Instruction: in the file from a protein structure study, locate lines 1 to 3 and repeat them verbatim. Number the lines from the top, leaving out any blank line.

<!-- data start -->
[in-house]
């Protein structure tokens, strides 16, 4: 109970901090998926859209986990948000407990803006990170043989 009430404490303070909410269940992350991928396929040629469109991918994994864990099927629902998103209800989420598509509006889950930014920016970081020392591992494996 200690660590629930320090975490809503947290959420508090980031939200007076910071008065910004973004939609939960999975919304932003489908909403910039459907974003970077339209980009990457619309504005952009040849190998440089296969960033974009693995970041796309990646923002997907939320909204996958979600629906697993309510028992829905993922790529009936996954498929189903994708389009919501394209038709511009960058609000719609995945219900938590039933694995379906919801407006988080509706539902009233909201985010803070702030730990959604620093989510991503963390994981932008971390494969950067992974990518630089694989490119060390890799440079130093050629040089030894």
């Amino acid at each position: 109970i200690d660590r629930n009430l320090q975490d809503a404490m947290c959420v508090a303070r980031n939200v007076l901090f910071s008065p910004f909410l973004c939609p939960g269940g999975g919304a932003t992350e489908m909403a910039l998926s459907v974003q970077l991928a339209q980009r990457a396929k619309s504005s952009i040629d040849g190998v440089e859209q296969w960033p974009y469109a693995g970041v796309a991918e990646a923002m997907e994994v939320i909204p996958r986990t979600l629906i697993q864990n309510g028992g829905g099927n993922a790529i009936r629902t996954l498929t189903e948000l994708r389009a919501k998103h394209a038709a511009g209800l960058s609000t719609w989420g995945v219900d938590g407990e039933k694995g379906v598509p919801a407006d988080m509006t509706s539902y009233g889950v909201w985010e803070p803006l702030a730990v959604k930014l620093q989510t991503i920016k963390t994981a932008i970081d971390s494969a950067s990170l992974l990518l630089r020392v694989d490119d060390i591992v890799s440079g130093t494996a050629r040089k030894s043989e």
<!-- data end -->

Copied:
[in-house]
């Protein structure tokens, strides 16, 4: 109970901090998926859209986990948000407990803006990170043989 009430404490303070909410269940992350991928396929040629469109991918994994864990099927629902998103209800989420598509509006889950930014920016970081020392591992494996 200690660590629930320090975490809503947290959420508090980031939200007076910071008065910004973004939609939960999975919304932003489908909403910039459907974003970077339209980009990457619309504005952009040849190998440089296969960033974009693995970041796309990646923002997907939320909204996958979600629906697993309510028992829905993922790529009936996954498929189903994708389009919501394209038709511009960058609000719609995945219900938590039933694995379906919801407006988080509706539902009233909201985010803070702030730990959604620093989510991503963390994981932008971390494969950067992974990518630089694989490119060390890799440079130093050629040089030894």
């Amino acid at each position: 109970i200690d660590r629930n009430l320090q975490d809503a404490m947290c959420v508090a303070r980031n939200v007076l901090f910071s008065p910004f909410l973004c939609p939960g269940g999975g919304a932003t992350e489908m909403a910039l998926s459907v974003q970077l991928a339209q980009r990457a396929k619309s504005s952009i040629d040849g190998v440089e859209q296969w960033p974009y469109a693995g970041v796309a991918e990646a923002m997907e994994v939320i909204p996958r986990t979600l629906i697993q864990n309510g028992g829905g099927n993922a790529i009936r629902t996954l498929t189903e948000l994708r389009a919501k998103h394209a038709a511009g209800l960058s609000t719609w989420g995945v219900d938590g407990e039933k694995g379906v598509p919801a407006d988080m509006t509706s539902y009233g889950v909201w985010e803070p803006l702030a730990v959604k930014l620093q989510t991503i920016k963390t994981a932008i970081d971390s494969a950067s990170l992974l990518l630089r020392v694989d490119d060390i591992v890799s440079g130093t494996a050629r040089k030894s043989e």